Monday, February 06, 2006


AUTHORSHIP Lennon (.7) and McCartney (.3)
This song was composed during one of John and Paul's writing sessions out at Kenwood. Paul McCartney: Many Years from Now

LENNON: "This was about a dream girl. When Paul and I wrote lyrics in the old days we used to laugh about it, like the Tin Pan Alley people would. And it was only later on that we tried to match the lyrics to the tune. I like this one. It was one of my best." Beatles in Their Own Words

LENNON: " 'Girl' I liked because I was, in a way, trying to say something or other about Christianity which I was opposed to at the time." December 1970, Lennon Remembers: The Full Rolling Stone Interviews from 1970

McCARTNEY: "It was John's original idea but it was very much co-written. I remember writing 'the pain and pleasure' and 'a man must break his back', it was all very working-on-the-chain-gang. My main memory is that John wanted to hear the breathing, wanted it to be very intimate, so George Martin put a special compressor on the voice, then John dubbed it.
"It was always amusing to see if we could get a naughty word on the record, 'fish and finger pie', 'prick teaser, 'tit tit tit tit'. The Beach Boys had a song out where they'd done 'la la la la' and we loved the innocence of that and wanted to copy it, but not use the same phrase. So we were looking around for another phrase, so it was 'dit dit dit dit', which we decided to change in our waggishness to 'tit tit tit tit', which is virtually indistinguishiable from 'dit dit dit dit'. And it gave us a laugh. It was to get some light relief in the middle of this real big career that we were forging. If we could put in something that was a little bit subversive then we would. George Martin might say, 'Was that "dit dit" or "tit tit" you were singing?' 'Oh, "dit dit", George, but it does sound a bit like that, doesn't it?' Then we'd get in the car and break down laughing. So I credit that as being towards John but I put quite a bit in. It wasn't one that he came in with fully finished at all." Paul McCartney: Many Years from Now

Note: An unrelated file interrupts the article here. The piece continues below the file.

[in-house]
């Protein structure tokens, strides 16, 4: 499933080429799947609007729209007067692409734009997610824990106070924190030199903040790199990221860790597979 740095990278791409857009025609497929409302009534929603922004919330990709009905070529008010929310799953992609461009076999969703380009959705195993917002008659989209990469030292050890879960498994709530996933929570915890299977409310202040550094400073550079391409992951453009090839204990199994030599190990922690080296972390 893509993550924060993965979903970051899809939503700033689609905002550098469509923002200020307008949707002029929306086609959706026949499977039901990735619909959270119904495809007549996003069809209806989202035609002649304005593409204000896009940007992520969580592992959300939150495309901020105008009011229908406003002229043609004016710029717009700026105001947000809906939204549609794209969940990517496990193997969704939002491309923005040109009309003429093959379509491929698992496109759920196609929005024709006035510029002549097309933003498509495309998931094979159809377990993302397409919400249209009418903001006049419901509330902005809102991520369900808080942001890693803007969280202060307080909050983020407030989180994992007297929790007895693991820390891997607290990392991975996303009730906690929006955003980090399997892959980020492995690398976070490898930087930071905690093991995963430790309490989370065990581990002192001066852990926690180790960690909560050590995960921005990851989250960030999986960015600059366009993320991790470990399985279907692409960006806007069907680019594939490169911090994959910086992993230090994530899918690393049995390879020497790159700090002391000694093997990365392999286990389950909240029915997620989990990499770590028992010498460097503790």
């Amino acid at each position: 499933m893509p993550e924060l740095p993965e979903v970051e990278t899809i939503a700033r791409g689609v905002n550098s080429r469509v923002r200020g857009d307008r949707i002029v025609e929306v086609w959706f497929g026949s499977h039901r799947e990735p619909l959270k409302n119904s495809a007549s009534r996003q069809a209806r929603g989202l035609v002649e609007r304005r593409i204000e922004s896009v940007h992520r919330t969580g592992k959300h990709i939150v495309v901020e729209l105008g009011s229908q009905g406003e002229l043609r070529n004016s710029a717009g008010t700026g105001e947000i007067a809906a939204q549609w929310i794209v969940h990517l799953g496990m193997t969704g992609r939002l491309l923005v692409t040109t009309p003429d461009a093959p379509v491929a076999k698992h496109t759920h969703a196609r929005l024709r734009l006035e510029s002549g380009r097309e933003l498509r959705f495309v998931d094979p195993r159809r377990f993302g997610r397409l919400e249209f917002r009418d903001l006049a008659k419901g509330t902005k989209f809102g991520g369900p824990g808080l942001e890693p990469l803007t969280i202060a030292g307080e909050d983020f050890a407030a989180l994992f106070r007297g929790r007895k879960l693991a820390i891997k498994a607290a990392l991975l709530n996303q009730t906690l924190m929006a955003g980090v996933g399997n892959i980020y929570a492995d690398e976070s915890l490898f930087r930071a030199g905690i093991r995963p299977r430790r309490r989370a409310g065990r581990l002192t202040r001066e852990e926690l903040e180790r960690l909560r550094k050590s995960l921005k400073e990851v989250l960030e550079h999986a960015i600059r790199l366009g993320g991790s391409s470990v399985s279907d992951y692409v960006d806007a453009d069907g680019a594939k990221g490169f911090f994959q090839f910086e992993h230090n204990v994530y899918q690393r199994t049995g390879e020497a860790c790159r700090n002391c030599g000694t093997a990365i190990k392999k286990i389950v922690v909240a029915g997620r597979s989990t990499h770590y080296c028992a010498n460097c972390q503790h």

November 11, 1965, at Abbey Road, during the last session for the album

McCARTNEY: "Listen to John's breath on 'Girl.' We asked the engineer to put it on treble, so you get this huge intake of breath and it sounds just like a percussion instrument." Compleat(b)

McCARTNEY: bass, backing vocal
LENNON: acoustic guitar, lead vocal
HARRISON: sitar, backing vocal
STARR: drums

McCARTNEY: "I remember going with Jane, Ringo and Maureen on a holiday to Greece, and nobody knew who we were. And we were trying to sell ourselves the whole holiday, 'We are in popular singing group back in England,' and they were going, 'Uh, push off, gringo.' 'No, no, really, we are . . .' The band at the hotel were actually quite good, they really had a bit of acoustic stuff down and had obviously been playing there for years. In fact, in the song 'Girl' that John wrote, there's a Zorba-like thing at the end that I wrote which came from that holiday. I was very impressed with another culture's approach because it was slightly different from what we did. We just did it on acoustic guitars instead of bouzoukis." Paul McCartney: Many Years from Now

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